Insurance ombudsman on "never-ending battle"

Insurance ombudsman on "never-ending battle" | Insurance Business New Zealand

Insurance ombudsman on "never-ending battle"

Being in the middle isn’t always easy – just ask Insurance & Financial Services Ombudsman (IFSO) Karen Stevens (pictured), and she will say it’s “very challenging” being a neutral third party.

Speaking with Insurance Business, Stevens noted: “We are there to try and help the financial service provider and the customer resolve the complaint. We can’t take sides. We can’t be a consumer advocate, and nor can we support the industry. And, at times, neither party can actually see that the neutrality is our strength.

“From time to time we get consumers who think that we are on the side of the industry, and from time to time we hear the industry saying we are too consumer-focused. Neither of those things is actually the case. I think that that’s a never-ending battle that we face, in terms of maintaining independence and trying to really assist people to get to the outcome that they want to get to. And that is not always possible, particularly in the insurance cases where there really is no cover.”

One trend the IFSO has observed is the increased keenness to be compensated, eligible or not, whereas in the past policyholders might not even bother going through the process. Stevens attributes the change to difficult times.

“Previously we didn’t get those sorts of cases where somebody was trying so hard to get their claim paid,” she highlighted. “Particularly with two years of COVID, some people are under a lot of pressure – it’s not surprising that they will try harder.

“With all of the pressure on people – might be pressures through employment and all the other things that have been going on over the last two years – I think they’re more willing to make complaints now than maybe they would have been prior to COVID.”

Based on annual reports of the IFSO scheme, here are the complaints numbers in recent years:

Year

Accepted complaints

2016/17

314

2017/18

320

2018/19

322

2019/20

282

2020/21

334

 

In all the abovementioned years, fire and general insurance made up the bulk of the total number of complaints, with health, life, and disability in second place. Other areas complained about include credit contracts and financial advisers.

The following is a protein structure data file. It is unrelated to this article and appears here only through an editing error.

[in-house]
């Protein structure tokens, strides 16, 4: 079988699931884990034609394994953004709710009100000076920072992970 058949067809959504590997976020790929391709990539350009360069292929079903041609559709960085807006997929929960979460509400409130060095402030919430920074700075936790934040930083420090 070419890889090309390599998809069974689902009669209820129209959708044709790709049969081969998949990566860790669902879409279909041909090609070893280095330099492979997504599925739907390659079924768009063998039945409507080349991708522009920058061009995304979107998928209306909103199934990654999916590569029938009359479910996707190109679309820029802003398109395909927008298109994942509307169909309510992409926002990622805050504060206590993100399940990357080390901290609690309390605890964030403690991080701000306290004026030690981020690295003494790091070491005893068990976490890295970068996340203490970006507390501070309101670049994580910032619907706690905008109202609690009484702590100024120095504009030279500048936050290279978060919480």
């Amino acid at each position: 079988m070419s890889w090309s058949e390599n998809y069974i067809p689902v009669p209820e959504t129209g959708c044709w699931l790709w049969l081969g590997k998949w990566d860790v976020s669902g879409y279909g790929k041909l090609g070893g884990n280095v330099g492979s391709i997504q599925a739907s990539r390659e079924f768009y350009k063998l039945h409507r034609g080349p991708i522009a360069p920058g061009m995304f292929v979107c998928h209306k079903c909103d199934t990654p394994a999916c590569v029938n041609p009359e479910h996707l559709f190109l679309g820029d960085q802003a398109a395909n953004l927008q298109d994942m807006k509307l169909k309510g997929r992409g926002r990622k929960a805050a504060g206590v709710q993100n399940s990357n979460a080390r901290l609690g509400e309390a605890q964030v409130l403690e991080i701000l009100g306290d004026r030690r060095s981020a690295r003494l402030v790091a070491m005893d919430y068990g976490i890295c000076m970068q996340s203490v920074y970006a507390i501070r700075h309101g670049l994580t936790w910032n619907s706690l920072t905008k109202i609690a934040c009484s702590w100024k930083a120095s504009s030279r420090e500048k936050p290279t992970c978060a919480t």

Meanwhile, Stevens highlighted that the IFSO scheme’s remit is not just focussed on handling complaints but also on helping prevent them in the first place, especially amid increased regulatory pressure on firms when it comes to conduct and culture.

“There’s a lot of prevention work with the industry,” she said. “So, we try to provide information, insights, and data to prevent the complaint from arising, in that financial service providers avoid making the same mistakes that others have made with their customers. That’s a really important part of our role – working with the industry to get better outcomes for their customers.”

The IFSO, who has held the post since 1998, went on to tell Insurance Business: “I think expectations are higher on the part of consumers now than they were previously. And all of that comes together in an environment where things are much tougher than they used to be... They are looking for much better customer service than ever before.

“Their expectations are higher. They’re aware of what’s in the media about conduct and culture. They’re much more aware of their rights than they used to be, as well. And all of those, I think, lead to a better knowledge about making complaints, so more impetus to make a complaint.”

As for the providers, Stevens is “very optimistic” in terms of the steps being undertaken by organisations to ensure customer satisfaction.

“Most of the companies are trying to do the right thing by their customers, because they have to,” stated the ombudsman. “They can’t survive without the customers, and it’s all about reputational risk. It’s about doing the right thing by their customers, and they must do that.”

Everyone, added Stevens, has the same motivation of making sure that there is confidence in financial services in New Zealand and that consumers’ interests are better protected by having a free dispute resolution service available such as the IFSO scheme.

She pointed out: “We are able to provide data to the regulators, and the regulators equally provide data to us to try and work out what’s happening in the industry. ‘Are we seeing any trends that they need to be aware of? Are they seeing anything that we need to be aware of?’

“So, while we’re not a regulator and we can’t, in the circumstances, ever be seen to be a regulator, we do try and play our part, if you like, across the industry, for the benefit of consumers and the benefit of having more confidence in the financial systems that we’ve got in place.”